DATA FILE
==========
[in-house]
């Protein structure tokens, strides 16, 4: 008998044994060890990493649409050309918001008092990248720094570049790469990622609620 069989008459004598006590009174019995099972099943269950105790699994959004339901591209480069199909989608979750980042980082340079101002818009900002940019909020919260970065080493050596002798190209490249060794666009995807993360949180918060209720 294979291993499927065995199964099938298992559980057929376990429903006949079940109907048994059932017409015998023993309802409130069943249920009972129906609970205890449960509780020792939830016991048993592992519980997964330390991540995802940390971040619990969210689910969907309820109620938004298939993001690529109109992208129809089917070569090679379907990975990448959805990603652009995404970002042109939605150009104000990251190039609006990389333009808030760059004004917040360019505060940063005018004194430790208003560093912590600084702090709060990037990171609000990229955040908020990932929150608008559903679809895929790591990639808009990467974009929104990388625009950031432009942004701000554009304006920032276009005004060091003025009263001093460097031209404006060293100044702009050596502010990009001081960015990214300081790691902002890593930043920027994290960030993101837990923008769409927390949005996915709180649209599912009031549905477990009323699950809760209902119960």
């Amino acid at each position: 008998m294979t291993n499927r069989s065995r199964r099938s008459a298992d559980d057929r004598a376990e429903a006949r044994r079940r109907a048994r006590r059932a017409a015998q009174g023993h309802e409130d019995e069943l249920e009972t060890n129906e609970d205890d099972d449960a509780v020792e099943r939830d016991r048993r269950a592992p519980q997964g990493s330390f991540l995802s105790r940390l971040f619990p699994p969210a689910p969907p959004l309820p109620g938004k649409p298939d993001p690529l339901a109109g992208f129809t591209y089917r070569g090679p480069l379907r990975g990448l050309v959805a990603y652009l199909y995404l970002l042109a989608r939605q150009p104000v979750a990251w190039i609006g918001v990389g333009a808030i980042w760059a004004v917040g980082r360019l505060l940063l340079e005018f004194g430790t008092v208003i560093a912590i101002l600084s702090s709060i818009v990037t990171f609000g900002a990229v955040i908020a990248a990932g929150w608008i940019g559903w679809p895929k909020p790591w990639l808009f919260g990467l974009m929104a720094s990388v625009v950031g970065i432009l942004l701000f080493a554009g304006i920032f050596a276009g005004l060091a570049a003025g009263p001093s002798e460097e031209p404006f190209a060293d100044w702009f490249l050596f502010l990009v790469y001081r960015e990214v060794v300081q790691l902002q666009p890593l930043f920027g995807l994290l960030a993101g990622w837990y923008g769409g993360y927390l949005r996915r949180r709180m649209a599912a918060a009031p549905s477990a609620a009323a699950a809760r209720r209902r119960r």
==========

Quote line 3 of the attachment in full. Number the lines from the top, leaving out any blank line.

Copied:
């Amino acid at each position: 008998m294979t291993n499927r069989s065995r199964r099938s008459a298992d559980d057929r004598a376990e429903a006949r044994r079940r109907a048994r006590r059932a017409a015998q009174g023993h309802e409130d019995e069943l249920e009972t060890n129906e609970d205890d099972d449960a509780v020792e099943r939830d016991r048993r269950a592992p519980q997964g990493s330390f991540l995802s105790r940390l971040f619990p699994p969210a689910p969907p959004l309820p109620g938004k649409p298939d993001p690529l339901a109109g992208f129809t591209y089917r070569g090679p480069l379907r990975g990448l050309v959805a990603y652009l199909y995404l970002l042109a989608r939605q150009p104000v979750a990251w190039i609006g918001v990389g333009a808030i980042w760059a004004v917040g980082r360019l505060l940063l340079e005018f004194g430790t008092v208003i560093a912590i101002l600084s702090s709060i818009v990037t990171f609000g900002a990229v955040i908020a990248a990932g929150w608008i940019g559903w679809p895929k909020p790591w990639l808009f919260g990467l974009m929104a720094s990388v625009v950031g970065i432009l942004l701000f080493a554009g304006i920032f050596a276009g005004l060091a570049a003025g009263p001093s002798e460097e031209p404006f190209a060293d100044w702009f490249l050596f502010l990009v790469y001081r960015e990214v060794v300081q790691l902002q666009p890593l930043f920027g995807l994290l960030a993101g990622w837990y923008g769409g993360y927390l949005r996915r949180r709180m649209a599912a918060a009031p549905s477990a609620a009323a699950a809760r209720r209902r119960r």